1. Go to a place where God’s creation meets you.  Ask for God’s presence with you.
  2. Attend to the works of creation around you.  Does one thing seem to invite you, strike you, impress you, or somehow attract you?
  3. Come to a sense of focused attention in the presence of God and this piece of God’s handiwork.
  4. Simply gaze upon this part of creation for an extended time — a time of wonder, amazement, openness, receiving.
  5. Eventually, engage God in conversation about this thing you have noticed.  You may want to ask God questions such as: Where has it been?  Who has seen, touched, held, experienced it?  Why does God value it?  How is it related to what is around it?  How is it related to me?  To the rest of creation?  What does it tell me of myself?
  6. Consider these questions: How do I experience God present to me through this piece of creation?  What have I learned of God through it?  What have I been offered?  What have I received?  In what way is peace a part of what I am being offered — or not?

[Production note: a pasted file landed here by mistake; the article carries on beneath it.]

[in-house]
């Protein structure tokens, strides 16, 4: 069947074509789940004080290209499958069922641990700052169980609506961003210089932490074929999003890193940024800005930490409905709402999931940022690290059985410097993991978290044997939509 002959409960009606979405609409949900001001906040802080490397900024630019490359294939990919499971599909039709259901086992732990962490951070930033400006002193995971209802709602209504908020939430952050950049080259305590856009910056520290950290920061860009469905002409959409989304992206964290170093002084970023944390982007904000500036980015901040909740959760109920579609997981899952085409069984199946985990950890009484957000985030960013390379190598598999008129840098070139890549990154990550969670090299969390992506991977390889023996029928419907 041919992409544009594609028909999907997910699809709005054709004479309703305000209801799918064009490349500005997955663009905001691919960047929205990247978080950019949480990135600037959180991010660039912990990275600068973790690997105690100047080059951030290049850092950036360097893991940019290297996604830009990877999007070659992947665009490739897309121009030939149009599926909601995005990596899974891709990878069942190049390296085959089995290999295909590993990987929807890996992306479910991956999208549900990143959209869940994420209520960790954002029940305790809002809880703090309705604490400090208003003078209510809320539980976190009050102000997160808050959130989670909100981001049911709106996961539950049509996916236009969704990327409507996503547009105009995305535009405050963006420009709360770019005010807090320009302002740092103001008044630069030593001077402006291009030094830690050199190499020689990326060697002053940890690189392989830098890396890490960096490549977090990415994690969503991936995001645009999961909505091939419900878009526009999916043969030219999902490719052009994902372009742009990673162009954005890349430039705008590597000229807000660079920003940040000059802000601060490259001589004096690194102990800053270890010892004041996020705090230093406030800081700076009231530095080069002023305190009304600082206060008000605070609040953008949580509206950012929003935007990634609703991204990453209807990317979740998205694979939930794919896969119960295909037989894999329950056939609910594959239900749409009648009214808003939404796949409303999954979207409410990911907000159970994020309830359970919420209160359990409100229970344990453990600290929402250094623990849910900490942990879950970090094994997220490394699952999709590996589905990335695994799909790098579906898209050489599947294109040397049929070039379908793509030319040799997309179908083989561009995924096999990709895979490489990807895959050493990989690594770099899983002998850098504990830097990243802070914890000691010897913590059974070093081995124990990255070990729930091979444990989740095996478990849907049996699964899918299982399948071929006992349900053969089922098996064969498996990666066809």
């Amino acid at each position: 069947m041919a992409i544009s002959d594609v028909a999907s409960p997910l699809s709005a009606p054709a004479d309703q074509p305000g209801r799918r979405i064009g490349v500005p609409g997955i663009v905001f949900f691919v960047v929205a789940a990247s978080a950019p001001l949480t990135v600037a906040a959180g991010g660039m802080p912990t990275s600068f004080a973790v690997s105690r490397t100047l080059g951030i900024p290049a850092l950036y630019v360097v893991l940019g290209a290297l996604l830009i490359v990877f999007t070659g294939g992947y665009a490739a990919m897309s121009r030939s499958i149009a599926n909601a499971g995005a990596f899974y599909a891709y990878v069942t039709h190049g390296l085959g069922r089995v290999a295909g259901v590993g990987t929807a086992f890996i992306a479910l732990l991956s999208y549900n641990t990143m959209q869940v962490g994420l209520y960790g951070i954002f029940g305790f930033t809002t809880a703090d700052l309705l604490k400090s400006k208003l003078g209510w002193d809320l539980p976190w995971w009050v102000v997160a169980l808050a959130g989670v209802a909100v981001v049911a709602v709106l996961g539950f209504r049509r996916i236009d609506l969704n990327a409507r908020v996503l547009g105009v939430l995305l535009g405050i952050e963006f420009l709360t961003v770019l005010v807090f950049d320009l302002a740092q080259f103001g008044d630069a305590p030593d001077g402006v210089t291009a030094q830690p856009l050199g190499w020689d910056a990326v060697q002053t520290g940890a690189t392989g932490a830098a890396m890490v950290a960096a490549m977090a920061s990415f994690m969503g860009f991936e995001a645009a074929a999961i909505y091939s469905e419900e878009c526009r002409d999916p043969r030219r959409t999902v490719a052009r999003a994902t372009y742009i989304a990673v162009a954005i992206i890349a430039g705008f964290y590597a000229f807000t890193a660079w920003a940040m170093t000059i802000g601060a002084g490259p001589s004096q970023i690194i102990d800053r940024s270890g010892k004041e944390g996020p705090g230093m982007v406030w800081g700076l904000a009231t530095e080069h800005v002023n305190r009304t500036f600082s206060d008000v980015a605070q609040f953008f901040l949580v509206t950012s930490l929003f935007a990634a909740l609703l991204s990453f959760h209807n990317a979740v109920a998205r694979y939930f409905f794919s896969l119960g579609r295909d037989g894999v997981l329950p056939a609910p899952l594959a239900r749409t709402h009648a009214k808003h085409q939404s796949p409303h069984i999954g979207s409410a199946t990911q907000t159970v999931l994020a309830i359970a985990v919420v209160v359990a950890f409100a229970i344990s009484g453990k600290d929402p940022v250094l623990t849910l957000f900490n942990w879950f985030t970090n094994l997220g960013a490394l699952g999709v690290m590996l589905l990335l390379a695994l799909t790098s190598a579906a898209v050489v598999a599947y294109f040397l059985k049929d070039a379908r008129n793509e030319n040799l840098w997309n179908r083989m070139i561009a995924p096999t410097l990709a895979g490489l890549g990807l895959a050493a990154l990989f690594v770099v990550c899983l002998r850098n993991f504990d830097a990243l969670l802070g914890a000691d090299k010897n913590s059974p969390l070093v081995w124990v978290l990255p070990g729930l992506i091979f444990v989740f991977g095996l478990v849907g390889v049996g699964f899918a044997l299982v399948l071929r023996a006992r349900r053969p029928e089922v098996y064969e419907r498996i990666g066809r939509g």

7. Remain for a time in the experience of whatever follows these questions.
  8. Offer God thanks for this time and for the wonders of creation.

Attending to “Thoughts”

The ancient desert tradition practiced attention to what the monastics referred to as “thoughts” (logismoi) — interior movements that arise unbidden within a person.  These thoughts included what we might now call near-obsessive feelings, images, emotions, ideas, and imaginings.  The desert sages believed that the thoughts functioned as inclinations that moved them toward particular behaviors.  All too easily the thoughts can take over a life, moving through obsessions to addictions.  If responded to with proper attention — prayer, spiritual disciplines, and the help of a spiritual guide — the impact of the thought in a life offers an opportunity for discerning and bettering the state of the soul’s communion with God.  In short, how one responds to the thoughts helps determine the path ahead.  Some responses lead to active distraction from God’s way.  Others help the monastic live more fully into life with God.